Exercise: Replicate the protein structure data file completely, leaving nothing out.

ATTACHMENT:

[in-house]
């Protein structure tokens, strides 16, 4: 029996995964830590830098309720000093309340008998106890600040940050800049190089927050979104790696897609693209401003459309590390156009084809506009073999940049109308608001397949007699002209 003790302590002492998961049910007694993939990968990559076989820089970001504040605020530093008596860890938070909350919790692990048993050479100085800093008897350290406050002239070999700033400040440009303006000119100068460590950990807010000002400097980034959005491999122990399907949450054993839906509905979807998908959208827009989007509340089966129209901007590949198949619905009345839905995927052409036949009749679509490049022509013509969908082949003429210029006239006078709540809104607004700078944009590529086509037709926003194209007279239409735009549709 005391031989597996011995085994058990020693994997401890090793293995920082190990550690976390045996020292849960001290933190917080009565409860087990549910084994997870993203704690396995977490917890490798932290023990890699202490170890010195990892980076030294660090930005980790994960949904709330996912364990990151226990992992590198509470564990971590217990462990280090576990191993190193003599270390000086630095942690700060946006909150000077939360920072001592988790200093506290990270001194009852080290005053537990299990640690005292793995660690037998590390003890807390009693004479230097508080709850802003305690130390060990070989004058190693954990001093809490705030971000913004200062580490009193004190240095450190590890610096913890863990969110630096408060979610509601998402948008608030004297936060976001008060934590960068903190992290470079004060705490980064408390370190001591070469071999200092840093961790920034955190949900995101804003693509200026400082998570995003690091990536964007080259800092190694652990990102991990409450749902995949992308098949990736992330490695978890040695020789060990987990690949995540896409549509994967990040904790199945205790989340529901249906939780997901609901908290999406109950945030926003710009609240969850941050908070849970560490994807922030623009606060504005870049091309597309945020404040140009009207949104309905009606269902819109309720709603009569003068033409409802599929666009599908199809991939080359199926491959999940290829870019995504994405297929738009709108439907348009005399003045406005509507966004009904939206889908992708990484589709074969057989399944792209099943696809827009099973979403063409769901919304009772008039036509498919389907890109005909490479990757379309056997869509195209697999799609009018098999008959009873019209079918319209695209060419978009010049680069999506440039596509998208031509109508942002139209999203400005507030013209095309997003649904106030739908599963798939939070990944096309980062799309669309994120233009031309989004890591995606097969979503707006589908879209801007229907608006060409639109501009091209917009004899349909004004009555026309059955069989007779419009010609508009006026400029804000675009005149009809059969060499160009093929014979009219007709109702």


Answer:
[in-house]
């Protein structure tokens, strides 16, 4: 029996995964830590830098309720000093309340008998106890600040940050800049190089927050979104790696897609693209401003459309590390156009084809506009073999940049109308608001397949007699002209 003790302590002492998961049910007694993939990968990559076989820089970001504040605020530093008596860890938070909350919790692990048993050479100085800093008897350290406050002239070999700033400040440009303006000119100068460590950990807010000002400097980034959005491999122990399907949450054993839906509905979807998908959208827009989007509340089966129209901007590949198949619905009345839905995927052409036949009749679509490049022509013509969908082949003429210029006239006078709540809104607004700078944009590529086509037709926003194209007279239409735009549709 005391031989597996011995085994058990020693994997401890090793293995920082190990550690976390045996020292849960001290933190917080009565409860087990549910084994997870993203704690396995977490917890490798932290023990890699202490170890010195990892980076030294660090930005980790994960949904709330996912364990990151226990992992590198509470564990971590217990462990280090576990191993190193003599270390000086630095942690700060946006909150000077939360920072001592988790200093506290990270001194009852080290005053537990299990640690005292793995660690037998590390003890807390009693004479230097508080709850802003305690130390060990070989004058190693954990001093809490705030971000913004200062580490009193004190240095450190590890610096913890863990969110630096408060979610509601998402948008608030004297936060976001008060934590960068903190992290470079004060705490980064408390370190001591070469071999200092840093961790920034955190949900995101804003693509200026400082998570995003690091990536964007080259800092190694652990990102991990409450749902995949992308098949990736992330490695978890040695020789060990987990690949995540896409549509994967990040904790199945205790989340529901249906939780997901609901908290999406109950945030926003710009609240969850941050908070849970560490994807922030623009606060504005870049091309597309945020404040140009009207949104309905009606269902819109309720709603009569003068033409409802599929666009599908199809991939080359199926491959999940290829870019995504994405297929738009709108439907348009005399003045406005509507966004009904939206889908992708990484589709074969057989399944792209099943696809827009099973979403063409769901919304009772008039036509498919389907890109005909490479990757379309056997869509195209697999799609009018098999008959009873019209079918319209695209060419978009010049680069999506440039596509998208031509109508942002139209999203400005507030013209095309997003649904106030739908599963798939939070990944096309980062799309669309994120233009031309989004890591995606097969979503707006589908879209801007229907608006060409639109501009091209917009004899349909004004009555026309059955069989007779419009010609508009006026400029804000675009005149009809059969060499160009093929014979009219007709109702």